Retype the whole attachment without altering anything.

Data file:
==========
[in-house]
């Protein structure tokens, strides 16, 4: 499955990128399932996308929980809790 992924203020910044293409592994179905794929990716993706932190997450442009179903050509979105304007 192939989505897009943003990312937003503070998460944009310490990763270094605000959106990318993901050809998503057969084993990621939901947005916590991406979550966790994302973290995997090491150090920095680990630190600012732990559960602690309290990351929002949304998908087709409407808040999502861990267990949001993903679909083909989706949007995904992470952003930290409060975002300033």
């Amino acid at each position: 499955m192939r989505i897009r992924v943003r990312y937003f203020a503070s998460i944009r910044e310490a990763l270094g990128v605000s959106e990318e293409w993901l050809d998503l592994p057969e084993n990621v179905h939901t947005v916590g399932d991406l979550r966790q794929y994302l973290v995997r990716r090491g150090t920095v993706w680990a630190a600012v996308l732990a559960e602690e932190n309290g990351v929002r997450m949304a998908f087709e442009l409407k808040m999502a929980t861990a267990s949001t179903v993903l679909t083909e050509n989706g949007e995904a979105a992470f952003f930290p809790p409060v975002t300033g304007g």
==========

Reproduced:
[in-house]
């Protein structure tokens, strides 16, 4: 499955990128399932996308929980809790 992924203020910044293409592994179905794929990716993706932190997450442009179903050509979105304007 192939989505897009943003990312937003503070998460944009310490990763270094605000959106990318993901050809998503057969084993990621939901947005916590991406979550966790994302973290995997090491150090920095680990630190600012732990559960602690309290990351929002949304998908087709409407808040999502861990267990949001993903679909083909989706949007995904992470952003930290409060975002300033």
């Amino acid at each position: 499955m192939r989505i897009r992924v943003r990312y937003f203020a503070s998460i944009r910044e310490a990763l270094g990128v605000s959106e990318e293409w993901l050809d998503l592994p057969e084993n990621v179905h939901t947005v916590g399932d991406l979550r966790q794929y994302l973290v995997r990716r090491g150090t920095v993706w680990a630190a600012v996308l732990a559960e602690e932190n309290g990351v929002r997450m949304a998908f087709e442009l409407k808040m999502a929980t861990a267990s949001t179903v993903l679909t083909e050509n989706g949007e995904a979105a992470f952003f930290p809790p409060v975002t300033g304007g």